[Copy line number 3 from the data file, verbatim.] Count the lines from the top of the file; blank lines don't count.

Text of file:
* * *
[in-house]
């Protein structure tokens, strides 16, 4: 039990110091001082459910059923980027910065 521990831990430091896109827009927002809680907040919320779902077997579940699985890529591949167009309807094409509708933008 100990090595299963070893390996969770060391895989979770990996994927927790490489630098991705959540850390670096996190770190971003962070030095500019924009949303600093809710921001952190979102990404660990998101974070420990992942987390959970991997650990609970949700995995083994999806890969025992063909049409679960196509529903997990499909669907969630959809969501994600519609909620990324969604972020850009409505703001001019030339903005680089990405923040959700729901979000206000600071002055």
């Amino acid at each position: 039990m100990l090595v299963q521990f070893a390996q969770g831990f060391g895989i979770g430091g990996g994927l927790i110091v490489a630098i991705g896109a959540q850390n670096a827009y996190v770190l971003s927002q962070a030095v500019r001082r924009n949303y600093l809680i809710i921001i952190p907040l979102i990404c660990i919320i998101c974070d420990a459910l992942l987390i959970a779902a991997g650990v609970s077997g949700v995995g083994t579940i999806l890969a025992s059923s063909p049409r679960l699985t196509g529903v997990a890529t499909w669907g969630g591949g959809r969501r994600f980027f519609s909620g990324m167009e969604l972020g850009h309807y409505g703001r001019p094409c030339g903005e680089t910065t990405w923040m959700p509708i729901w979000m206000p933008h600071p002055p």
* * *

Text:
């Amino acid at each position: 039990m100990l090595v299963q521990f070893a390996q969770g831990f060391g895989i979770g430091g990996g994927l927790i110091v490489a630098i991705g896109a959540q850390n670096a827009y996190v770190l971003s927002q962070a030095v500019r001082r924009n949303y600093l809680i809710i921001i952190p907040l979102i990404c660990i919320i998101c974070d420990a459910l992942l987390i959970a779902a991997g650990v609970s077997g949700v995995g083994t579940i999806l890969a025992s059923s063909p049409r679960l699985t196509g529903v997990a890529t499909w669907g969630g591949g959809r969501r994600f980027f519609s909620g990324m167009e969604l972020g850009h309807y409505g703001r001019p094409c030339g903005e680089t910065t990405w923040m959700p509708i729901w979000m206000p933008h600071p002055p």